There is unfavorable risk-reward as the stock market malaise continues. The Wall Street consensus for 2015 was $130 per share for the S&P. However, it only came in at $100 per share. A similarly lofty forecast remains in place for 2016. Yet the first quarter came in at only $20.7 per share, which is a 33% shortfall for the first quarter. With diminished earnings, the market multiple stretches even further into overvalued territory. This issue of LMTR explores the short-term technical indicators that are reinforcing our bearish stance.
This chart exhibits economic expansion trends over the last 65 years. We are currently experiencing the fourth longest expansion during this entire period. Investors should be asking themselves: How much longer can the expansion continue?
Since 2010, the S&P 500 has returned an annualized -34.9% when the percentage of positive sentiment was above 40%. Looking at the chart, it's clear that stocks have struggled, at least short term, when sentiment reached this level. This is a short-term negative for the market.
The Dow Jones Bullish % effectively pinpointed the market low, which occurred in the fall and winter when the indicator breached below 30%. It is currently at about 77%, which suggests a high-risk market environment. If it falls below 70%? Watch out!
Jason at Sentimentrader.com has created a tool that monitors dozens of indicators for extreme readings. Currently, 41% of this universe is showing excessive optimism, while only 3% is showing excessive pessimism. Such a wide spread is worrisome.
The recent rally coming off the February lows has been lackluster. The poor volume associated with the rally indicates that large institutions have not supported it. This Bloomberg chart assists in a clear visualization of this concept. Note that up days are represented by green lines, which should be compared with the associated volume bar at the bottom. Conversely, down days are represented by red lines. We have seen virtually no large up volume days since February, which is a clear negative.
Market liquidity has been deteriorating, and monthly new stock buybacks hit a three-year low during the May-June period. Corporate insider buying had been the most significant purchaser over the last few years, and this diminished pace of stock buybacks removes liquidity from the market. This is a definite negative.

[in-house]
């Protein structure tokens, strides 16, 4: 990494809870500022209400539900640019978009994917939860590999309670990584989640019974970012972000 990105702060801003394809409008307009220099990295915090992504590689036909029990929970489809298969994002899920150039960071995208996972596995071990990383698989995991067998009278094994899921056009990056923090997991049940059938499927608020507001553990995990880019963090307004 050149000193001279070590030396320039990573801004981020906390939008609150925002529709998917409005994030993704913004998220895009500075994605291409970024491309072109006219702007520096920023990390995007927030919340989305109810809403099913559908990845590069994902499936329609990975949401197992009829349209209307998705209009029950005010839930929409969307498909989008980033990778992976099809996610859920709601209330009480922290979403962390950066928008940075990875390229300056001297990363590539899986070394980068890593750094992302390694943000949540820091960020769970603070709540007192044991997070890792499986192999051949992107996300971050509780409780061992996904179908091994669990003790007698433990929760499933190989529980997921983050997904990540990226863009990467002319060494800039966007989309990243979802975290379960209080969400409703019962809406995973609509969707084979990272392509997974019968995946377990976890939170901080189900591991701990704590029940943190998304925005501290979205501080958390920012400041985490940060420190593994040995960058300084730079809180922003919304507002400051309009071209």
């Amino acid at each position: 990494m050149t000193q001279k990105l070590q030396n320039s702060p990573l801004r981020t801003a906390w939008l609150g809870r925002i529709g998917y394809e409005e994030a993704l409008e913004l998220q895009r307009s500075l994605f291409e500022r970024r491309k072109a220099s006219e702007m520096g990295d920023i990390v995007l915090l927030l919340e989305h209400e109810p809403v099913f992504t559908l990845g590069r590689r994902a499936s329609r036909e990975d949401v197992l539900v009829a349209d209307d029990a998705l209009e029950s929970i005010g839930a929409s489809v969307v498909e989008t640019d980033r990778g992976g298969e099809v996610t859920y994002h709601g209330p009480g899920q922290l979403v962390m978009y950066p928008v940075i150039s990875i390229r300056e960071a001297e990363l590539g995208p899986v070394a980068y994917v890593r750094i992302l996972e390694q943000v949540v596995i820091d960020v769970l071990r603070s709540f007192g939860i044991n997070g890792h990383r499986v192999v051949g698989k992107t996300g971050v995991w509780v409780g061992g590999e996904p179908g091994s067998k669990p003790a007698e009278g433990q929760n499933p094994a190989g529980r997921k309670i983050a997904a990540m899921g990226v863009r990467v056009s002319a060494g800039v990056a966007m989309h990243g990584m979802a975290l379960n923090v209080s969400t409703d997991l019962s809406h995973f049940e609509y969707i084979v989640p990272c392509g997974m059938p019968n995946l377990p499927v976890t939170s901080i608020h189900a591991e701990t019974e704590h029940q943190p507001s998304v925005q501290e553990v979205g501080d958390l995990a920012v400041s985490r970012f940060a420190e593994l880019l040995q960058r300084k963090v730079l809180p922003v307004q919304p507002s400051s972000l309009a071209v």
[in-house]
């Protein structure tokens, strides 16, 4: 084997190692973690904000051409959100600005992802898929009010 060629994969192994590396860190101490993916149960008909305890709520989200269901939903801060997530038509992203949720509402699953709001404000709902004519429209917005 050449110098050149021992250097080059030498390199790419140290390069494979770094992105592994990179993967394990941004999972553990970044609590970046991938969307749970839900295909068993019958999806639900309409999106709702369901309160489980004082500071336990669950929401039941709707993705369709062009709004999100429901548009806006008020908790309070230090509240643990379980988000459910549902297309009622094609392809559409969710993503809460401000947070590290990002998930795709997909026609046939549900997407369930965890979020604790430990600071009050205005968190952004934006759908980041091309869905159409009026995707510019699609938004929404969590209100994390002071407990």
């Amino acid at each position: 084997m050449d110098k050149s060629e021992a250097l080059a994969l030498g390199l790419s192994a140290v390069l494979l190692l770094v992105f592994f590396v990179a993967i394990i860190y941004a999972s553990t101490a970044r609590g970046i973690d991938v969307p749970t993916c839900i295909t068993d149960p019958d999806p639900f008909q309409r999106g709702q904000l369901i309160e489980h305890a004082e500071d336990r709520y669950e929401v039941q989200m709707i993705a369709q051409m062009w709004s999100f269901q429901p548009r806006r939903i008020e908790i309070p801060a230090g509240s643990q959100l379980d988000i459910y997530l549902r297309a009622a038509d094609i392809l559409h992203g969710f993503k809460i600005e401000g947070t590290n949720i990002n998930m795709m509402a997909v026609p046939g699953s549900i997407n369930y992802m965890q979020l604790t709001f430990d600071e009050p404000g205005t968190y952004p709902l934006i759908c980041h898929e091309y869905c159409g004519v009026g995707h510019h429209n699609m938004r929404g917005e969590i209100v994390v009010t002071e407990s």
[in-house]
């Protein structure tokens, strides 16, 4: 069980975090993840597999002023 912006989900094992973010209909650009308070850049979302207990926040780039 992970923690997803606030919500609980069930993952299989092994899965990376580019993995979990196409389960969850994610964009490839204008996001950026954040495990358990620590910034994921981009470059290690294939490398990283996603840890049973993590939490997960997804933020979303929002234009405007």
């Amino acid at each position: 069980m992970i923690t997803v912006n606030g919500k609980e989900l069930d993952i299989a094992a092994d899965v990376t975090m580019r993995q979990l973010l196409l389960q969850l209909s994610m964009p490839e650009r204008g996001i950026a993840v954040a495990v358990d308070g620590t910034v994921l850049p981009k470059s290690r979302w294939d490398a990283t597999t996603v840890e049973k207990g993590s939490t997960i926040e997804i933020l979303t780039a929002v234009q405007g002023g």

The risk-reward of the stock market remains skewed to the risk side. Earnings are falling, and the technical picture is poor. We remain 37.5% short, a position that was initiated mid spring.
Lamensdorf Market Timing Report is a publication intended to give analytical research to the investment community. Lamensdorf Market Timing Report is not rendering investment advice based on investment portfolios and is not registered as an investment advisor in any jurisdiction. Information included in this report is derived from many sources believed to be reliable but no representation is made that it is accurate or complete, or that errors, if discovered, will be corrected. The authors of this report have not audited the financial statements of the companies discussed and do not represent that they are serving as independent public accountants with respect to them. They have not audited the statements and therefore do not express an opinion on them. The authors have also not conducted a thorough review of the financial statements as defined by standards established by the AICPA.
This report is not intended, and shall not constitute, and nothing herein should be construed as, an offer to sell or a solicitation of an offer to buy any securities referred to in this report, or a "buy" or "sell" recommendation. Rather, this research is intended to identify issues portfolio managers should be aware of for them to assess their own opinion of positive or negative potential.
The LMTR newsletter is NOT affiliated with any ETFs or any investment Advisors.